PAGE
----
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The second 'Etona' was planned and built in 1898
This is the second vessel with the same name of Etona : The first Etona was a propeller driven steam launch it's owners in those days were the South Australian Police Force. Her name then was the 'Patroller'. She bad seen service as a police launch at Port Adelaide, South Australia.
It was also used by the Police launch was eventually sold. The Murray River Mission Boat fund was set up by the Church of England (Australia) funds were raised and the launch was bought for about 110 pounds ($220). The boat was transported to Goolwa by rail, and new fittings, cabins, alterations and repairs raised the initial cost to 188 pounds ($376). The steam launch was named 'Etona' on 12th June 1891. Then her missionary life had began. By 1897 she was showing the effects of six years of hard work and eventually the mission decided to sell the vessel. The old Etona was re-named 'Alma'.
The second 'Etona' was planned and built in 1898-when Dr. Harmer was Bishop of Adelaide. By coincidence, he too was an old Etonian (a person who studied at the Eton College, England). Fund gathering was organised about the start of the year, and some donations from England did arrive ($104) to help pay for the new paddle steamer, as indeed funds often carne for other worthy church causes too. The new paddle steamer was to cost almost ten times as much as the first steam launch.
Her total cost when completed was estimated to approach 1000 pounds ($2,000).The paddJe steamer 'Etona' was designed by Mr David Milne of Morgan. And was built at Milang under the superintendence of the engineer, Mr McLellan, Who also made himself responsible for the deckhouses. Her construction started at about November, 1898 and the hull was in the water before Christmas.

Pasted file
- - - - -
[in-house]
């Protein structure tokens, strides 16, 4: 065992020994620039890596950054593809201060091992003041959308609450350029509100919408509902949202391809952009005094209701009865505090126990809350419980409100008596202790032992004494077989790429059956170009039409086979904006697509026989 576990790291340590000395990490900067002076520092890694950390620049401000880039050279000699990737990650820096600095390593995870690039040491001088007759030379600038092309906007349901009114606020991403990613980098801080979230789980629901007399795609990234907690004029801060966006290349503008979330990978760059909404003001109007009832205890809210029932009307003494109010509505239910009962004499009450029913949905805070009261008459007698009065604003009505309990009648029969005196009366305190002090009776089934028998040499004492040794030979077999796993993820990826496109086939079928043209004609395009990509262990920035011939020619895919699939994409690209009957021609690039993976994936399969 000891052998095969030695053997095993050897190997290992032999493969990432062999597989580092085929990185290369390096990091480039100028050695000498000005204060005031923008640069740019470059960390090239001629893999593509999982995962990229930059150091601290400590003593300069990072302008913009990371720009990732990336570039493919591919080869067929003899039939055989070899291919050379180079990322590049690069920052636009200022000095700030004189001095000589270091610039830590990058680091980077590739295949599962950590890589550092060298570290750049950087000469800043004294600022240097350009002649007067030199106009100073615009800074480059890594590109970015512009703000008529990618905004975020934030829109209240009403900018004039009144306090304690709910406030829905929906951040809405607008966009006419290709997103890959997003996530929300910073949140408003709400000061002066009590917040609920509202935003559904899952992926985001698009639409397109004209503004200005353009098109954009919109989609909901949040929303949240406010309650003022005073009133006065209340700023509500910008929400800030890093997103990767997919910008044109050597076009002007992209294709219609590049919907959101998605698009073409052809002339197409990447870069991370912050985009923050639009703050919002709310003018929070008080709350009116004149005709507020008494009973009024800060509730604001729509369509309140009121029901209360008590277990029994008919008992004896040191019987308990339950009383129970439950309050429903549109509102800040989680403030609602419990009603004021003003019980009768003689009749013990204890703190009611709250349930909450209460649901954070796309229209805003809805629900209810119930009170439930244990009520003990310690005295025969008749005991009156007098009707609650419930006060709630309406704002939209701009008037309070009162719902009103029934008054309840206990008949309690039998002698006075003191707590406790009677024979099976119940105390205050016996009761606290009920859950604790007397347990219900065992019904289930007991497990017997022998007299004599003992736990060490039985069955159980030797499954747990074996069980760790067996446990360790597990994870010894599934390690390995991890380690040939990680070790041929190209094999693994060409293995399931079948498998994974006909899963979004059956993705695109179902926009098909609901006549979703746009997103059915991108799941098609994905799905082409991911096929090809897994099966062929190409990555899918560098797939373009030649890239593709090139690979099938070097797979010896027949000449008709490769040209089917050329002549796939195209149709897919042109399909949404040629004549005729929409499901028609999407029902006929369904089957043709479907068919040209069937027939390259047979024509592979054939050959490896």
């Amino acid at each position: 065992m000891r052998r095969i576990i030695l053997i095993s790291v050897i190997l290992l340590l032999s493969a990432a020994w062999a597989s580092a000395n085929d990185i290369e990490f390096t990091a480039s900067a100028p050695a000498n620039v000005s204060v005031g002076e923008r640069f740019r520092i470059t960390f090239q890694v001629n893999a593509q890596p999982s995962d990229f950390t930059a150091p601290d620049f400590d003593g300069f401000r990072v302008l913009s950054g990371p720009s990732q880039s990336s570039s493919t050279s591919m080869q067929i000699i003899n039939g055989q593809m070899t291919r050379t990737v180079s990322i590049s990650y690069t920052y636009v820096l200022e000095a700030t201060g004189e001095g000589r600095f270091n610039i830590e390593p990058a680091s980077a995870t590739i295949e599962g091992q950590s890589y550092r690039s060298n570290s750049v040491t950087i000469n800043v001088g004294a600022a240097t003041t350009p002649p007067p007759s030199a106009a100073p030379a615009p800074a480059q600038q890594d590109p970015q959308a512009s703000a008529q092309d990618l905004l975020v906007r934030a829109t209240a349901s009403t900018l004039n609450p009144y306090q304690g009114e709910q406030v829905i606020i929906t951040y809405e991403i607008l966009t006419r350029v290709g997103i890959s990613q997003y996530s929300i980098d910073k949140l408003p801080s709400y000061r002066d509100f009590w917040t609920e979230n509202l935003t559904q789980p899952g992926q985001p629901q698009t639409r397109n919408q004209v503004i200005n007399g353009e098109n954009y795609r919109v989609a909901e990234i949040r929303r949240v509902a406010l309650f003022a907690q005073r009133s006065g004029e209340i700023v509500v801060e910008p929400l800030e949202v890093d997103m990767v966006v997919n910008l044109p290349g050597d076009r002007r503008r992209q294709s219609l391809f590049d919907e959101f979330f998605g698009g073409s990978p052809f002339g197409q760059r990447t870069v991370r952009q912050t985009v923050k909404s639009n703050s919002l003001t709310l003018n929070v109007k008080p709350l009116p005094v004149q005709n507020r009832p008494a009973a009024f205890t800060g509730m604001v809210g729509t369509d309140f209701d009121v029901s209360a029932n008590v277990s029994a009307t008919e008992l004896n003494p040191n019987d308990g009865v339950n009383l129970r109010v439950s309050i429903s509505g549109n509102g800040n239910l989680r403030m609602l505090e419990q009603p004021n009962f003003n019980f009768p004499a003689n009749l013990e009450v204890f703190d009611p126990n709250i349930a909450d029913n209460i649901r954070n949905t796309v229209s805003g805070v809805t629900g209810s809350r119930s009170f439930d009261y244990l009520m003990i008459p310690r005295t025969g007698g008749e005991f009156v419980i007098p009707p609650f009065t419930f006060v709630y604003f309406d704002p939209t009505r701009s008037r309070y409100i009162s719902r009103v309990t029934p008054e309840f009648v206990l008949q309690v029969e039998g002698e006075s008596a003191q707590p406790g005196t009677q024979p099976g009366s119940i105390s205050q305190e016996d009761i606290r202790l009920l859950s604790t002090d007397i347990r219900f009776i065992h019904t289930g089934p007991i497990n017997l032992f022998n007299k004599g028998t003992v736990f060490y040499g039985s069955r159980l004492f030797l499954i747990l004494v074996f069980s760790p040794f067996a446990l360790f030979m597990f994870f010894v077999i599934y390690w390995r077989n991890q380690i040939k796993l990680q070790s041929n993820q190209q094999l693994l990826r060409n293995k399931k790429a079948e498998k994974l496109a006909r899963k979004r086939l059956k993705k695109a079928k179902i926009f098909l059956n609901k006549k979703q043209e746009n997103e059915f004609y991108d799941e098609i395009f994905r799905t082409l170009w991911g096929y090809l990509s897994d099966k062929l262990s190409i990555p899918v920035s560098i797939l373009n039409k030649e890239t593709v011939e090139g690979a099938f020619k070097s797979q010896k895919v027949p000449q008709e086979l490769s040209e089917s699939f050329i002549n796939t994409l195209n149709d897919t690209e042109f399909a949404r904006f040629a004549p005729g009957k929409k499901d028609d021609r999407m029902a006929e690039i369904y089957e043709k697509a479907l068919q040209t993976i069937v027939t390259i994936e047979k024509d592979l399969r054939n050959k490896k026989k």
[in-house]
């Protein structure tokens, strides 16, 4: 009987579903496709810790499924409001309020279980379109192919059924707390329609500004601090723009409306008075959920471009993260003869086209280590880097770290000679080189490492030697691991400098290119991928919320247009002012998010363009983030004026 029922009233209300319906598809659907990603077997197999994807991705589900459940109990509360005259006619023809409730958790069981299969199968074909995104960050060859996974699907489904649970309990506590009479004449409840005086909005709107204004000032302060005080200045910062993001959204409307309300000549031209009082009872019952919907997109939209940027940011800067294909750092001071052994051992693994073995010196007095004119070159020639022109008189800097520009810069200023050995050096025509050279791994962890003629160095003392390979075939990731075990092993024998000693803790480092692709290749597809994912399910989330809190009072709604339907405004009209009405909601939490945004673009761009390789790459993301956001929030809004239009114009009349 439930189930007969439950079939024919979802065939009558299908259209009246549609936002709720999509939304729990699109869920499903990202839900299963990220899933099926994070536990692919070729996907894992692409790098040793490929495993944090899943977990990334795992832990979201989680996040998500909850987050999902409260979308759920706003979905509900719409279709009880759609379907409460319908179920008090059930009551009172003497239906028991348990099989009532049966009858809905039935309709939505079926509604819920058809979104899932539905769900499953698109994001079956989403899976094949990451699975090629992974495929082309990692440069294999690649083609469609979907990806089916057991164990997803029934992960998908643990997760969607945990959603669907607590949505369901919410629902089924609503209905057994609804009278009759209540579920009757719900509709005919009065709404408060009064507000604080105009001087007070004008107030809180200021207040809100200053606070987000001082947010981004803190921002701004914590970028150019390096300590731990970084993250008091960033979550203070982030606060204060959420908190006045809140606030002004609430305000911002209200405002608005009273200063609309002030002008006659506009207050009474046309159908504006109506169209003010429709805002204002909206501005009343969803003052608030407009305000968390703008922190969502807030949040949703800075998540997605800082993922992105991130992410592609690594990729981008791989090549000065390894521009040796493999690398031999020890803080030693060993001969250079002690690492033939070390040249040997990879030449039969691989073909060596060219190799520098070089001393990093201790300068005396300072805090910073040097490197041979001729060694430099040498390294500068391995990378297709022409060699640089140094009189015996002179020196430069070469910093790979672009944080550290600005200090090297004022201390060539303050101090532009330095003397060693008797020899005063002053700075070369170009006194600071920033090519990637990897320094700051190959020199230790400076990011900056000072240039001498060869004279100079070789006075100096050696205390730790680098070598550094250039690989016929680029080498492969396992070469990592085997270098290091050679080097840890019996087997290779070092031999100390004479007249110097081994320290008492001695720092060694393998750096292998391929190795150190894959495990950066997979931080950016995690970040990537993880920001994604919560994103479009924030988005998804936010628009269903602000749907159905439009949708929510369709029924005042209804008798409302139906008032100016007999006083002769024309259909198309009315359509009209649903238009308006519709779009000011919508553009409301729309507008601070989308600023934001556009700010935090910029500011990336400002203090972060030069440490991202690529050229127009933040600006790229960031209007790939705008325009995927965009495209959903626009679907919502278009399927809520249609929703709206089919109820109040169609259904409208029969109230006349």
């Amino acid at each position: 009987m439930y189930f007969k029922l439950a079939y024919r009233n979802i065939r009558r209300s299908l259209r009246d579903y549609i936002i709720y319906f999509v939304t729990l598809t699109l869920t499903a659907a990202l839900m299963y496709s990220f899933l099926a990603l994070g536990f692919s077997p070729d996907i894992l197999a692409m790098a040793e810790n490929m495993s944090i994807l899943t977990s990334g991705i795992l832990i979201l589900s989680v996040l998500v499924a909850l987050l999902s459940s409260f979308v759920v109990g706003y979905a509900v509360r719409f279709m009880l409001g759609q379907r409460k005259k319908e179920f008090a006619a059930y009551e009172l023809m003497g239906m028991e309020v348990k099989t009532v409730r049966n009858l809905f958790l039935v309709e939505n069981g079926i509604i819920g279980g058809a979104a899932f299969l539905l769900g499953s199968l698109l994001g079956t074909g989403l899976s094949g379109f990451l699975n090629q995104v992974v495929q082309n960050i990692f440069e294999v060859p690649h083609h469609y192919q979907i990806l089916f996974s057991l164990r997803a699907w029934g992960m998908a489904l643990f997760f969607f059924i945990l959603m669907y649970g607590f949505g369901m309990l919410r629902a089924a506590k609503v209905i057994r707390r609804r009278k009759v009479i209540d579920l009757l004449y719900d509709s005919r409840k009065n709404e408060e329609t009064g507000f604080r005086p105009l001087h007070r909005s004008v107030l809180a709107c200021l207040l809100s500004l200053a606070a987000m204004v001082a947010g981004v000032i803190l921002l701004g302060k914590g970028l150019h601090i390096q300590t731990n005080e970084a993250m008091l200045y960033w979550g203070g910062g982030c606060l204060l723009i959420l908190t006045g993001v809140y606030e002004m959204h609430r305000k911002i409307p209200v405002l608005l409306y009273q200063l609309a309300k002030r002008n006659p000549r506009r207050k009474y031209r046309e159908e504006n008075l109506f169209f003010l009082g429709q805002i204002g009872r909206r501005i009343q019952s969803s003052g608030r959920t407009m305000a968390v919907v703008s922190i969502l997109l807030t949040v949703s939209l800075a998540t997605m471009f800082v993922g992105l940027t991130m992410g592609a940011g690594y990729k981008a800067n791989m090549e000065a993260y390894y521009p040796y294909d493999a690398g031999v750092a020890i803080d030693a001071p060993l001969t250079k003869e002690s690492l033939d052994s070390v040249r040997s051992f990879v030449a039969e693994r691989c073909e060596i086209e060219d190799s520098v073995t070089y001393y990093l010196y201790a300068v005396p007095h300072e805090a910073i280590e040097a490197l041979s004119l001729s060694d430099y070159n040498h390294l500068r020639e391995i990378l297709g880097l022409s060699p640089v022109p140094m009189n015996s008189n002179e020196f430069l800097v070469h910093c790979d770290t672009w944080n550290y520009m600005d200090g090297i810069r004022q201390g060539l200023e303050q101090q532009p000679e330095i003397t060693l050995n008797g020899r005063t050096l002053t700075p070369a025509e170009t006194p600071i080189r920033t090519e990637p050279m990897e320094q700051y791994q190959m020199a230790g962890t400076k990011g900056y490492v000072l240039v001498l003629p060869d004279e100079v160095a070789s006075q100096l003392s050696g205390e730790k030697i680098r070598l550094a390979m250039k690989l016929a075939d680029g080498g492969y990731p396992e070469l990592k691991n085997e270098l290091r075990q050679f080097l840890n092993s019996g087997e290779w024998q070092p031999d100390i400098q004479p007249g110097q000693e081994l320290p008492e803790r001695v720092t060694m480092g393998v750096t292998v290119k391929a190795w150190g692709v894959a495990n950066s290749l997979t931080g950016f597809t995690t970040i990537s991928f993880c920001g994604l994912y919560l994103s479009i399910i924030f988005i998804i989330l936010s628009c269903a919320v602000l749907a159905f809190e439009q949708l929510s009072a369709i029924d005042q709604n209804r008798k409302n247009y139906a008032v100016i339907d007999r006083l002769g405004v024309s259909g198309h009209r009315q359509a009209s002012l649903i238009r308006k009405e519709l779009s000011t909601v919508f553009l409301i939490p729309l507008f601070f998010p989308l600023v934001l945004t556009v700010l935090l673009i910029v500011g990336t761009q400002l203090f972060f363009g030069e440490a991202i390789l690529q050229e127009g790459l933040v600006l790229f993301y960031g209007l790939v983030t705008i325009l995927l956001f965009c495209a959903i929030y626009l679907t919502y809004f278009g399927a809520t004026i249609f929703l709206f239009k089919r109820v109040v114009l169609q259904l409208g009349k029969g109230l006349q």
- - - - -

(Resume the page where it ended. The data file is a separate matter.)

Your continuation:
By the time the engines arrived and had been installed, a further six or seven months had passed. Her upper deckhouse consisted only of a flat roofed wheelhouse supported by stanchions (supports). The familiar wheelhouse and cabin which makes her outline so distinctive was apparently added wlfuin a short time, so too was the windshield protecting the engine room. Her dimensions are 60ft long. 12ft wide. 4 1 /2 ft. (18.3m x 4.3m x 1.5m) depth of hold, and drawing under 2ft of water (62cm). Measuring under 40 ton gross. She is provided with a Lomoor boiler, and double cylinder high pressure engines, 8 horsepower, geared, 3 to 1 by a Hans-Renolds silent chain belt to the shaft, making her 24 horsepower effective, and driving her at 9 miles (18 falls) per hour in still water with 60lbs (27 kgs) of steam power.
The engines are made by Ransome, Sims and Jefferies, of Ipswich, supplied by their agents, Messrs. J.S. Bagshaw and sons of Adelaide. Her frame is of angle Iron, covered with 2" (50mm) thlck jarrah (wood), with galvanised steel topsides.
By 1912, churches had been constructed at a number of the towns visited by the 'Etona' (2) and she was retired and sold to Captain A.H. Conner. Conner laid her up in about 1944. In 1961, a group of people purchased her and steamed her to Echuca.
Then they restored her to near original condition later she was sold again to Mr Phil Symons, a chemist of Echuca.
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